Contact Information Contact Information
Natural Areas Newsletter Natural Areas Newsletter
Get Outside and Make a Difference!
Master Naturalists are highly trained volunteer educators who share their knowledge and experience with the community. As a Master Naturalist you will experience beautiful natural areas while you learn how to lead fun, hands-on field trips. An intensive training session of about 70 hours occurs this April.
Get Involved Beyond a One-Day Project
Are you looking for a way to give back to natural areas and open spaces? Do you like getting your hands dirty? Do you want to be involved beyond a one-day project? Become a Stewardship Volunteer!
After your training as a stewardship volunteer, you’ll work individually or lead small groups on a variety of service projects including: plantings, restoration work, gardening, trail building and maintenance, trash cleanups, and more.
Stewardship Volunteers participate in about 10 hours of training and work on projects that help manage and restore natural areas and open spaces. Training topics include the values of natural areas and open lands, outdoor safety skills, group management and restoration/trail building skills. Read the full job description.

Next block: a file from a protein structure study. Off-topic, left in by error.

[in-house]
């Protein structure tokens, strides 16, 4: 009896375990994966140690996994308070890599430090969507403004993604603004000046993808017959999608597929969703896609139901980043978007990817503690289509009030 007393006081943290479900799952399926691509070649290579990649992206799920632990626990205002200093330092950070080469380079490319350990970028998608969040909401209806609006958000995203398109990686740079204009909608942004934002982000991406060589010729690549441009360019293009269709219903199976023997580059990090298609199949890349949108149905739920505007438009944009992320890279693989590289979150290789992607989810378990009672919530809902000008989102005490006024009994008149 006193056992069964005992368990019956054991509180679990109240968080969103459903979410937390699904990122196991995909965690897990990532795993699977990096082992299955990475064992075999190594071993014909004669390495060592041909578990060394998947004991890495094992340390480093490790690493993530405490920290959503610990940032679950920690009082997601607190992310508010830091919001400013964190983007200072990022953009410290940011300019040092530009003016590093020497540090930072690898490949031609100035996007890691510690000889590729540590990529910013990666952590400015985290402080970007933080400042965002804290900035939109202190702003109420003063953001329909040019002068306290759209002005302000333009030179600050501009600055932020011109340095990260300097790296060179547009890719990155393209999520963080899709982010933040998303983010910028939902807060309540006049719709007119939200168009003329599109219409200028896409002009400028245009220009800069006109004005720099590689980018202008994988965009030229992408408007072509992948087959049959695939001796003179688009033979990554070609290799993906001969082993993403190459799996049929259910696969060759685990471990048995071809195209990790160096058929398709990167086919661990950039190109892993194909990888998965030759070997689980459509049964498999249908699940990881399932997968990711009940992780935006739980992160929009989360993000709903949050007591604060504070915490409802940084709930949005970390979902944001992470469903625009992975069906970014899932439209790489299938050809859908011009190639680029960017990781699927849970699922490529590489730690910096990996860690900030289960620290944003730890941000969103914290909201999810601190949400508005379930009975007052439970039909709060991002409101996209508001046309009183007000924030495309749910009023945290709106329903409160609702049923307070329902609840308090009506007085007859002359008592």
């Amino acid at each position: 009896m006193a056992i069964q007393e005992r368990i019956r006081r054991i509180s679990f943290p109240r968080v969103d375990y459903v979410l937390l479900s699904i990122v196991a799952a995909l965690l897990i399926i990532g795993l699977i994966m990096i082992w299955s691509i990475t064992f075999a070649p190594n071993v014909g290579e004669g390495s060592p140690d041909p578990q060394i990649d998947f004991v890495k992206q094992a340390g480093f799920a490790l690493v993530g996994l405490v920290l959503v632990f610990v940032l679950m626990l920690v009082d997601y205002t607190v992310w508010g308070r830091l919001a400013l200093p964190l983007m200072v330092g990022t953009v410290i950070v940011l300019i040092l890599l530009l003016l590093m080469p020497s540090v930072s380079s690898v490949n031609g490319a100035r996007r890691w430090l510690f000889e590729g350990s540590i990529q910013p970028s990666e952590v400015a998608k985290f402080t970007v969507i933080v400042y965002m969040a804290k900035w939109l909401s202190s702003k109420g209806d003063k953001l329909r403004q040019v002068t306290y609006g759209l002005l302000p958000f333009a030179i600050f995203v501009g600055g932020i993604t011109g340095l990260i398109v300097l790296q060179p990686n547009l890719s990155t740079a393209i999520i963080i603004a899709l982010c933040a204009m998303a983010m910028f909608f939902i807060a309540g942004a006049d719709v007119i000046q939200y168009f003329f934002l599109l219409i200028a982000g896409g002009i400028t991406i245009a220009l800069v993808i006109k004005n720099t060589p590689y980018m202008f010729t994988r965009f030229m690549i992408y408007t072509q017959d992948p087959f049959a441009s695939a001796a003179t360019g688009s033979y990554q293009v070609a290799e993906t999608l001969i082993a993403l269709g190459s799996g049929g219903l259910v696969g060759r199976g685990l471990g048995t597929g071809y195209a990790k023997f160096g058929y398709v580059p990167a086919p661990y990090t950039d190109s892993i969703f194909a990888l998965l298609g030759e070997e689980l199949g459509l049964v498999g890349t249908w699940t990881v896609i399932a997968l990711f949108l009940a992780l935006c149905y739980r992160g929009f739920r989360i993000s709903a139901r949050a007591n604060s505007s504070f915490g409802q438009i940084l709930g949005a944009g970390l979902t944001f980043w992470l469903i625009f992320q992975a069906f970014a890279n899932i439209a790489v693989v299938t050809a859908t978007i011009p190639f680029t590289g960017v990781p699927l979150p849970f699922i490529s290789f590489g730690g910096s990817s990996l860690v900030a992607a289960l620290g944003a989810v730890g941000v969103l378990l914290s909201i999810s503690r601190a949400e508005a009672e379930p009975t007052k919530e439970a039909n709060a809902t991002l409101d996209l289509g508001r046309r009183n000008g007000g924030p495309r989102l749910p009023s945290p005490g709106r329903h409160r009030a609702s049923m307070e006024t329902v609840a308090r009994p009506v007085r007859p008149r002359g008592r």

Training dates are:
- Thursday, March 7, 4:30-7:30 p.m.
- Saturday, March 9, 8:30 a.m.-4:30 p.m.
Eagle Watches at Fossil Creek Reservoir Natural Area
Friday, February 15, 4-5:30 p.m.
Saturday, February 16, 4-5:30 p.m.
Bald eagles from the north make Fort Collins their winter home. They spend nights in communal roosts in cottonwood trees near the reservoir. Volunteer Master Naturalists are stationed at the viewing pier and explain the eagles’ natural history and help visitors view them through spotting scopes and binoculars. Eagle Watches require a short walk along a paved trail to a viewing pier. Drop in any time during these programs. Free and no registration is required, but if you sign up you'll receive email reminders and notices of cancellations. If temperatures are below freezing, or it’s windy or foggy, the Eagle Watches may be canceled.
Restoration at Kingfisher Point Natural Area
Restoration projects are one example of how residents and the Natural Areas Department conserve and care for natural areas now and for future generations. The restoration project at Kingfisher Point Natural Area will connect a stretch of the Cache la Poudre River to its floodplain and improve habitat. At Gadwall Pond, wetlands are being created and habitat will be enhanced. Visitors to the Poudre Trail might see heavy equipment and construction, but no trail closures are necessary.